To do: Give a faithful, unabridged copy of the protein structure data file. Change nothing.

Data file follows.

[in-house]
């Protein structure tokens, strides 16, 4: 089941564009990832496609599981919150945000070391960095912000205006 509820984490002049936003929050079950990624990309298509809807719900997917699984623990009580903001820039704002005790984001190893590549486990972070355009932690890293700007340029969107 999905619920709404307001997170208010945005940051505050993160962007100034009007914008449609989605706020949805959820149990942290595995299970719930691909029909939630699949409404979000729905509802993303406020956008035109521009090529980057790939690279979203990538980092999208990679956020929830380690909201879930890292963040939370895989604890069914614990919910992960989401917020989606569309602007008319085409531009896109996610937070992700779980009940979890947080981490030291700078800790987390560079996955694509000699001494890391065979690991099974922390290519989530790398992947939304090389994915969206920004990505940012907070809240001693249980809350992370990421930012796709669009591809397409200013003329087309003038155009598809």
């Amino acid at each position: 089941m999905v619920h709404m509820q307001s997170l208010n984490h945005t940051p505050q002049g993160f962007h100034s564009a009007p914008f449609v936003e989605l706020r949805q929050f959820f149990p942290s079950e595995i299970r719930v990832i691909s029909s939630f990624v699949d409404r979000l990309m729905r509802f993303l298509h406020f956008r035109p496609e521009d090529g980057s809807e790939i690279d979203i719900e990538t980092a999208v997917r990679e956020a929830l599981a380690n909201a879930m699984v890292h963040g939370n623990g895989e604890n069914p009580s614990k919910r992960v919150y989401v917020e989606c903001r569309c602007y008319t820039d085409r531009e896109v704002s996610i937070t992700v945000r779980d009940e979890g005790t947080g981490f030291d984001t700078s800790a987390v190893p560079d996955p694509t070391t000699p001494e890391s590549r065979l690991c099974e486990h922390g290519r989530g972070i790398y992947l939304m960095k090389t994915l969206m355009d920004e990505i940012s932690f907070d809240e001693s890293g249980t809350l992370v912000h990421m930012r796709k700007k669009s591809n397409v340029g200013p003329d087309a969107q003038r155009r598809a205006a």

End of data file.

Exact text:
[in-house]
């Protein structure tokens, strides 16, 4: 089941564009990832496609599981919150945000070391960095912000205006 509820984490002049936003929050079950990624990309298509809807719900997917699984623990009580903001820039704002005790984001190893590549486990972070355009932690890293700007340029969107 999905619920709404307001997170208010945005940051505050993160962007100034009007914008449609989605706020949805959820149990942290595995299970719930691909029909939630699949409404979000729905509802993303406020956008035109521009090529980057790939690279979203990538980092999208990679956020929830380690909201879930890292963040939370895989604890069914614990919910992960989401917020989606569309602007008319085409531009896109996610937070992700779980009940979890947080981490030291700078800790987390560079996955694509000699001494890391065979690991099974922390290519989530790398992947939304090389994915969206920004990505940012907070809240001693249980809350992370990421930012796709669009591809397409200013003329087309003038155009598809």
């Amino acid at each position: 089941m999905v619920h709404m509820q307001s997170l208010n984490h945005t940051p505050q002049g993160f962007h100034s564009a009007p914008f449609v936003e989605l706020r949805q929050f959820f149990p942290s079950e595995i299970r719930v990832i691909s029909s939630f990624v699949d409404r979000l990309m729905r509802f993303l298509h406020f956008r035109p496609e521009d090529g980057s809807e790939i690279d979203i719900e990538t980092a999208v997917r990679e956020a929830l599981a380690n909201a879930m699984v890292h963040g939370n623990g895989e604890n069914p009580s614990k919910r992960v919150y989401v917020e989606c903001r569309c602007y008319t820039d085409r531009e896109v704002s996610i937070t992700v945000r779980d009940e979890g005790t947080g981490f030291d984001t700078s800790a987390v190893p560079d996955p694509t070391t000699p001494e890391s590549r065979l690991c099974e486990h922390g290519r989530g972070i790398y992947l939304m960095k090389t994915l969206m355009d920004e990505i940012s932690f907070d809240e001693s890293g249980t809350l992370v912000h990421m930012r796709k700007k669009s591809n397409v340029g200013p003329d087309a969107q003038r155009r598809a205006a």